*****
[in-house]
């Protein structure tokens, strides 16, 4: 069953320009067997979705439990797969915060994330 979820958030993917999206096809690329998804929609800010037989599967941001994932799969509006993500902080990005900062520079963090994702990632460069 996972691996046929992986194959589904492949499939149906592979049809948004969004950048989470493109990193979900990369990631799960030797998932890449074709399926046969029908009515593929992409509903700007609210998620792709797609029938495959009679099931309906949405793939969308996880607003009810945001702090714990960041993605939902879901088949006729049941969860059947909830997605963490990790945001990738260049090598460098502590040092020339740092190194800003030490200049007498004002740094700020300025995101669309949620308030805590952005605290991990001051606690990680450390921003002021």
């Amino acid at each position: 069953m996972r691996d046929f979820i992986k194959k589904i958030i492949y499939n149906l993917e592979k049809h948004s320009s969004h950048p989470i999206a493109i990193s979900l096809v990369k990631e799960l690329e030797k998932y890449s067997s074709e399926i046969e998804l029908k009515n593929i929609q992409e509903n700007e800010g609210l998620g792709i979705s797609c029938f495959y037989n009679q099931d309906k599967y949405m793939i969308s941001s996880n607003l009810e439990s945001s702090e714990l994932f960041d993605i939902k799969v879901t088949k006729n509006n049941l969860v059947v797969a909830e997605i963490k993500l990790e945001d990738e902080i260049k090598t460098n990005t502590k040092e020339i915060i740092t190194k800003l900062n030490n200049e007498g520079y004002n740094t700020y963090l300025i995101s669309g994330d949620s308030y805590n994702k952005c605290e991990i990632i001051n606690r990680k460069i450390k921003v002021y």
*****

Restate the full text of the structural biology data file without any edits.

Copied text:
[in-house]
């Protein structure tokens, strides 16, 4: 069953320009067997979705439990797969915060994330 979820958030993917999206096809690329998804929609800010037989599967941001994932799969509006993500902080990005900062520079963090994702990632460069 996972691996046929992986194959589904492949499939149906592979049809948004969004950048989470493109990193979900990369990631799960030797998932890449074709399926046969029908009515593929992409509903700007609210998620792709797609029938495959009679099931309906949405793939969308996880607003009810945001702090714990960041993605939902879901088949006729049941969860059947909830997605963490990790945001990738260049090598460098502590040092020339740092190194800003030490200049007498004002740094700020300025995101669309949620308030805590952005605290991990001051606690990680450390921003002021």
């Amino acid at each position: 069953m996972r691996d046929f979820i992986k194959k589904i958030i492949y499939n149906l993917e592979k049809h948004s320009s969004h950048p989470i999206a493109i990193s979900l096809v990369k990631e799960l690329e030797k998932y890449s067997s074709e399926i046969e998804l029908k009515n593929i929609q992409e509903n700007e800010g609210l998620g792709i979705s797609c029938f495959y037989n009679q099931d309906k599967y949405m793939i969308s941001s996880n607003l009810e439990s945001s702090e714990l994932f960041d993605i939902k799969v879901t088949k006729n509006n049941l969860v059947v797969a909830e997605i963490k993500l990790e945001d990738e902080i260049k090598t460098n990005t502590k040092e020339i915060i740092t190194k800003l900062n030490n200049e007498g520079y004002n740094t700020y963090l300025i995101s669309g994330d949620s308030y805590n994702k952005c605290e991990i990632i001051n606690r990680k460069i450390k921003v002021y």